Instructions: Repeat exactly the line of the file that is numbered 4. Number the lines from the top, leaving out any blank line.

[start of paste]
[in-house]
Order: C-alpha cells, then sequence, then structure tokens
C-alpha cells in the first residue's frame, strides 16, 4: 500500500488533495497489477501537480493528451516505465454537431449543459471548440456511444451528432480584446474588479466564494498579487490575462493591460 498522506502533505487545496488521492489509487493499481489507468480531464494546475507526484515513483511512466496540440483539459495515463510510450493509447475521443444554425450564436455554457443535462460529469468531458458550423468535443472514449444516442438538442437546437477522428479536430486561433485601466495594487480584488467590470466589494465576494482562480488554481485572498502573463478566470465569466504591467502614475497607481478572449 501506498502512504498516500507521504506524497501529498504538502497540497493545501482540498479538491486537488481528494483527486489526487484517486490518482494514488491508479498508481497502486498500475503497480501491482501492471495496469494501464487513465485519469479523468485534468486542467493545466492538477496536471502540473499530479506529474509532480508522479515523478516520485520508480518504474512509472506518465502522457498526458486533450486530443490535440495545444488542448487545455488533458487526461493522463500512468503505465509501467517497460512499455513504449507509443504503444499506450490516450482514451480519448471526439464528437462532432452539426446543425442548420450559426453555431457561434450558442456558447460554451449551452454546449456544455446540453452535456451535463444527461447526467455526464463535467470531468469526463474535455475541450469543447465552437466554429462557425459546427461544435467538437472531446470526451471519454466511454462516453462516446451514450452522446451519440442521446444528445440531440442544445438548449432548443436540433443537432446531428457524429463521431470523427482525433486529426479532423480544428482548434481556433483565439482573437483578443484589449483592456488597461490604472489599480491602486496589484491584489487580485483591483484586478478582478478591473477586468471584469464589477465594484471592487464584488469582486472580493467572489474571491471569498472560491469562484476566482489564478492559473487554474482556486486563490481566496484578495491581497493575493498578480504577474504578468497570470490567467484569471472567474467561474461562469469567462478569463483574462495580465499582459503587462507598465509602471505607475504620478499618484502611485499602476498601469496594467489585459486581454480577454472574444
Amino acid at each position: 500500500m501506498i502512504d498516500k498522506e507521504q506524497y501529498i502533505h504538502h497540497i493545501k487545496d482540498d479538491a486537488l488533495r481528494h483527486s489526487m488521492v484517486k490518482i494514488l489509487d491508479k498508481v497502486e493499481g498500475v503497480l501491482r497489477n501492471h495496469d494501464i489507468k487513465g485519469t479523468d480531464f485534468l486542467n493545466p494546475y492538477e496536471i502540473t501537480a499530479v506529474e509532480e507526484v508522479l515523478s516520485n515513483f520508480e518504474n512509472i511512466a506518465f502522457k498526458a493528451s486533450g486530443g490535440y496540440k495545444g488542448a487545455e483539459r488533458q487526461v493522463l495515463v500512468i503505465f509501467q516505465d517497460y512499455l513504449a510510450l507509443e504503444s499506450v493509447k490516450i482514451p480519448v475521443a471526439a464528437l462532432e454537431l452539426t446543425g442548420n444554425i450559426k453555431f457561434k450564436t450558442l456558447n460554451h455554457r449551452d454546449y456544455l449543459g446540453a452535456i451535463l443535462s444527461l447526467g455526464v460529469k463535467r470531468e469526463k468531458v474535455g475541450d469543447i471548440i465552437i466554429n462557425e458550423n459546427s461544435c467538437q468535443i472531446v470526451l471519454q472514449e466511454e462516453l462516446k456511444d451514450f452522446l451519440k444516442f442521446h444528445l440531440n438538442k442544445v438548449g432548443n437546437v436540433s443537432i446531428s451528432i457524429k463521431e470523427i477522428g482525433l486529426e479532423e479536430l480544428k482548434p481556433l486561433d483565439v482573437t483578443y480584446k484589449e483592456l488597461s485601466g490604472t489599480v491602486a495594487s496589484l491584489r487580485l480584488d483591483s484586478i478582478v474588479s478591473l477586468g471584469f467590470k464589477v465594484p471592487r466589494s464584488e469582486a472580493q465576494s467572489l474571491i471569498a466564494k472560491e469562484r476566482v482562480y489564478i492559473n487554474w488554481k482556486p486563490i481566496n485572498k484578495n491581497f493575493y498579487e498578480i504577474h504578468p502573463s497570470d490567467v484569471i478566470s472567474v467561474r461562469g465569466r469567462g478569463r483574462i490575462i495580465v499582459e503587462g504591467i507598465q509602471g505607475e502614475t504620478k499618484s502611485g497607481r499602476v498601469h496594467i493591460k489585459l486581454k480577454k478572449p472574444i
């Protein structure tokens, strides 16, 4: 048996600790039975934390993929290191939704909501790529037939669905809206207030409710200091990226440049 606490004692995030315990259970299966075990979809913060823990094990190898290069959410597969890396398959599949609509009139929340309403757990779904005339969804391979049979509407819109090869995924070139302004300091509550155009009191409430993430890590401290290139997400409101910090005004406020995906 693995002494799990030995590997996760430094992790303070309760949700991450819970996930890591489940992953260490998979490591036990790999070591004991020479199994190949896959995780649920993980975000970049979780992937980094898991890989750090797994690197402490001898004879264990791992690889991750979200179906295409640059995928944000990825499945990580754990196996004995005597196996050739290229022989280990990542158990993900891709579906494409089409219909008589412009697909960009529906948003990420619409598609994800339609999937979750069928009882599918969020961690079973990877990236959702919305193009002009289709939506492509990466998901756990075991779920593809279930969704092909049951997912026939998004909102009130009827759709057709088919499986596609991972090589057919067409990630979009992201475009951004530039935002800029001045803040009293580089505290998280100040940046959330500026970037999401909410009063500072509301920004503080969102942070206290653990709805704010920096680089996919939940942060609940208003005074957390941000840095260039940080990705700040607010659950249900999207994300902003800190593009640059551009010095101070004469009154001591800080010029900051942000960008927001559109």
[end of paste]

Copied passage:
Amino acid at each position: 500500500m501506498i502512504d498516500k498522506e507521504q506524497y501529498i502533505h504538502h497540497i493545501k487545496d482540498d479538491a486537488l488533495r481528494h483527486s489526487m488521492v484517486k490518482i494514488l489509487d491508479k498508481v497502486e493499481g498500475v503497480l501491482r497489477n501492471h495496469d494501464i489507468k487513465g485519469t479523468d480531464f485534468l486542467n493545466p494546475y492538477e496536471i502540473t501537480a499530479v506529474e509532480e507526484v508522479l515523478s516520485n515513483f520508480e518504474n512509472i511512466a506518465f502522457k498526458a493528451s486533450g486530443g490535440y496540440k495545444g488542448a487545455e483539459r488533458q487526461v493522463l495515463v500512468i503505465f509501467q516505465d517497460y512499455l513504449a510510450l507509443e504503444s499506450v493509447k490516450i482514451p480519448v475521443a471526439a464528437l462532432e454537431l452539426t446543425g442548420n444554425i450559426k453555431f457561434k450564436t450558442l456558447n460554451h455554457r449551452d454546449y456544455l449543459g446540453a452535456i451535463l443535462s444527461l447526467g455526464v460529469k463535467r470531468e469526463k468531458v474535455g475541450d469543447i471548440i465552437i466554429n462557425e458550423n459546427s461544435c467538437q468535443i472531446v470526451l471519454q472514449e466511454e462516453l462516446k456511444d451514450f452522446l451519440k444516442f442521446h444528445l440531440n438538442k442544445v438548449g432548443n437546437v436540433s443537432i446531428s451528432i457524429k463521431e470523427i477522428g482525433l486529426e479532423e479536430l480544428k482548434p481556433l486561433d483565439v482573437t483578443y480584446k484589449e483592456l488597461s485601466g490604472t489599480v491602486a495594487s496589484l491584489r487580485l480584488d483591483s484586478i478582478v474588479s478591473l477586468g471584469f467590470k464589477v465594484p471592487r466589494s464584488e469582486a472580493q465576494s467572489l474571491i471569498a466564494k472560491e469562484r476566482v482562480y489564478i492559473n487554474w488554481k482556486p486563490i481566496n485572498k484578495n491581497f493575493y498579487e498578480i504577474h504578468p502573463s497570470d490567467v484569471i478566470s472567474v467561474r461562469g465569466r469567462g478569463r483574462i490575462i495580465v499582459e503587462g504591467i507598465q509602471g505607475e502614475t504620478k499618484s502611485g497607481r499602476v498601469h496594467i493591460k489585459l486581454k480577454k478572449p472574444i